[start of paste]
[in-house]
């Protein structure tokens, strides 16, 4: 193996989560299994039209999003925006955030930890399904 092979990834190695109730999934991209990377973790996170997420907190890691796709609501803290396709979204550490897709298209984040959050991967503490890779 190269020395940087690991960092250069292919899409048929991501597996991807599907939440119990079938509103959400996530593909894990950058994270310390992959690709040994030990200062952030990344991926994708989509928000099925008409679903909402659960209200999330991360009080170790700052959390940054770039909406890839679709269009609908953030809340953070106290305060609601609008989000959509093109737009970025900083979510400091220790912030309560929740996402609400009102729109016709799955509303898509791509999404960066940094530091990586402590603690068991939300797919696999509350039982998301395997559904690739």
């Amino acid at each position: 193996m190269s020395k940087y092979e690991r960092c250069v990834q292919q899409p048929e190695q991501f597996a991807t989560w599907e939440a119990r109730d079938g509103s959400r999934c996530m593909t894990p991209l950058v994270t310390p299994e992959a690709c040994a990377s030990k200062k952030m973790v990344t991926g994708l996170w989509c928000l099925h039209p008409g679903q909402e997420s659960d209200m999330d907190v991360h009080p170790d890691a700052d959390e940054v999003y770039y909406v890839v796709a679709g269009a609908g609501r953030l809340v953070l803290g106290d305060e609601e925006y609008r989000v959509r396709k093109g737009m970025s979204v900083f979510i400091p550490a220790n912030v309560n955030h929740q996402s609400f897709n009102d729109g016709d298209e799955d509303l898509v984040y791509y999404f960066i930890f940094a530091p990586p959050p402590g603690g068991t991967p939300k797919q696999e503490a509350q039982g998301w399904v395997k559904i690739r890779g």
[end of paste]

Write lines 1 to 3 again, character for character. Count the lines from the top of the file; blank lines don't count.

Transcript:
[in-house]
């Protein structure tokens, strides 16, 4: 193996989560299994039209999003925006955030930890399904 092979990834190695109730999934991209990377973790996170997420907190890691796709609501803290396709979204550490897709298209984040959050991967503490890779 190269020395940087690991960092250069292919899409048929991501597996991807599907939440119990079938509103959400996530593909894990950058994270310390992959690709040994030990200062952030990344991926994708989509928000099925008409679903909402659960209200999330991360009080170790700052959390940054770039909406890839679709269009609908953030809340953070106290305060609601609008989000959509093109737009970025900083979510400091220790912030309560929740996402609400009102729109016709799955509303898509791509999404960066940094530091990586402590603690068991939300797919696999509350039982998301395997559904690739």
């Amino acid at each position: 193996m190269s020395k940087y092979e690991r960092c250069v990834q292919q899409p048929e190695q991501f597996a991807t989560w599907e939440a119990r109730d079938g509103s959400r999934c996530m593909t894990p991209l950058v994270t310390p299994e992959a690709c040994a990377s030990k200062k952030m973790v990344t991926g994708l996170w989509c928000l099925h039209p008409g679903q909402e997420s659960d209200m999330d907190v991360h009080p170790d890691a700052d959390e940054v999003y770039y909406v890839v796709a679709g269009a609908g609501r953030l809340v953070l803290g106290d305060e609601e925006y609008r989000v959509r396709k093109g737009m970025s979204v900083f979510i400091p550490a220790n912030v309560n955030h929740q996402s609400f897709n009102d729109g016709d298209e799955d509303l898509v984040y791509y999404f960066i930890f940094a530091p990586p959050p402590g603690g068991t991967p939300k797919q696999e503490a509350q039982g998301w399904v395997k559904i690739r890779g």